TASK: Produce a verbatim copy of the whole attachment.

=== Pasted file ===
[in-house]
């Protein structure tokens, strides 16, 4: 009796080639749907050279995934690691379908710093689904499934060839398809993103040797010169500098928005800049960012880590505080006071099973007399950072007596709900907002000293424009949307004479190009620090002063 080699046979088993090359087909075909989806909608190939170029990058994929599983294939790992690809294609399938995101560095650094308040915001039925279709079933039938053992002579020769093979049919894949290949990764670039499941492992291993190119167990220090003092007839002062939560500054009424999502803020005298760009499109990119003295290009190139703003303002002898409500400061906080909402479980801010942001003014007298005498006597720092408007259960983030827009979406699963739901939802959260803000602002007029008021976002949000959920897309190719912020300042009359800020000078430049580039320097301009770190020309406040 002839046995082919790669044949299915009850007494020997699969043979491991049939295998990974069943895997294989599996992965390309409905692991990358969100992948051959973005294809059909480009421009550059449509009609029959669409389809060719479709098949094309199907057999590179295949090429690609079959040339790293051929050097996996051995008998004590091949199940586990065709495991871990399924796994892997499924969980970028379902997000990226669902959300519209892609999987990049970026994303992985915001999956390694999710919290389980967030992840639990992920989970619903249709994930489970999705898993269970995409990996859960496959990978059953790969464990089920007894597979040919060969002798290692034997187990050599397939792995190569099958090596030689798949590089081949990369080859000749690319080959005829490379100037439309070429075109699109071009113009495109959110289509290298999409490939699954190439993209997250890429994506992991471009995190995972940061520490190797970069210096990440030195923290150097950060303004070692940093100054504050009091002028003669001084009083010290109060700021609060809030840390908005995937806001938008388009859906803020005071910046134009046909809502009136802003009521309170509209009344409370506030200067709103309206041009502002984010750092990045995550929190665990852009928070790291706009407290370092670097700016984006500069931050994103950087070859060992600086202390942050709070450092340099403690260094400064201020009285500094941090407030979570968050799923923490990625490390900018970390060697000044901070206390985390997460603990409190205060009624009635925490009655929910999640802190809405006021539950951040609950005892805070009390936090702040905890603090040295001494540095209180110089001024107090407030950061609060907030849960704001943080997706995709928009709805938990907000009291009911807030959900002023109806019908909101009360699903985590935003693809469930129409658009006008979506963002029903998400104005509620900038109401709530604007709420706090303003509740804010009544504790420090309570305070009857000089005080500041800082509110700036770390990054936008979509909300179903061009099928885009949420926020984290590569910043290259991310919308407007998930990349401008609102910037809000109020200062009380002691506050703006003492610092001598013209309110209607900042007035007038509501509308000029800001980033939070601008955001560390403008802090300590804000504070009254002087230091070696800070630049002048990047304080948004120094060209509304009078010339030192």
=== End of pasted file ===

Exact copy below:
[in-house]
């Protein structure tokens, strides 16, 4: 009796080639749907050279995934690691379908710093689904499934060839398809993103040797010169500098928005800049960012880590505080006071099973007399950072007596709900907002000293424009949307004479190009620090002063 080699046979088993090359087909075909989806909608190939170029990058994929599983294939790992690809294609399938995101560095650094308040915001039925279709079933039938053992002579020769093979049919894949290949990764670039499941492992291993190119167990220090003092007839002062939560500054009424999502803020005298760009499109990119003295290009190139703003303002002898409500400061906080909402479980801010942001003014007298005498006597720092408007259960983030827009979406699963739901939802959260803000602002007029008021976002949000959920897309190719912020300042009359800020000078430049580039320097301009770190020309406040 002839046995082919790669044949299915009850007494020997699969043979491991049939295998990974069943895997294989599996992965390309409905692991990358969100992948051959973005294809059909480009421009550059449509009609029959669409389809060719479709098949094309199907057999590179295949090429690609079959040339790293051929050097996996051995008998004590091949199940586990065709495991871990399924796994892997499924969980970028379902997000990226669902959300519209892609999987990049970026994303992985915001999956390694999710919290389980967030992840639990992920989970619903249709994930489970999705898993269970995409990996859960496959990978059953790969464990089920007894597979040919060969002798290692034997187990050599397939792995190569099958090596030689798949590089081949990369080859000749690319080959005829490379100037439309070429075109699109071009113009495109959110289509290298999409490939699954190439993209997250890429994506992991471009995190995972940061520490190797970069210096990440030195923290150097950060303004070692940093100054504050009091002028003669001084009083010290109060700021609060809030840390908005995937806001938008388009859906803020005071910046134009046909809502009136802003009521309170509209009344409370506030200067709103309206041009502002984010750092990045995550929190665990852009928070790291706009407290370092670097700016984006500069931050994103950087070859060992600086202390942050709070450092340099403690260094400064201020009285500094941090407030979570968050799923923490990625490390900018970390060697000044901070206390985390997460603990409190205060009624009635925490009655929910999640802190809405006021539950951040609950005892805070009390936090702040905890603090040295001494540095209180110089001024107090407030950061609060907030849960704001943080997706995709928009709805938990907000009291009911807030959900002023109806019908909101009360699903985590935003693809469930129409658009006008979506963002029903998400104005509620900038109401709530604007709420706090303003509740804010009544504790420090309570305070009857000089005080500041800082509110700036770390990054936008979509909300179903061009099928885009949420926020984290590569910043290259991310919308407007998930990349401008609102910037809000109020200062009380002691506050703006003492610092001598013209309110209607900042007035007038509501509308000029800001980033939070601008955001560390403008802090300590804000504070009254002087230091070696800070630049002048990047304080948004120094060209509304009078010339030192």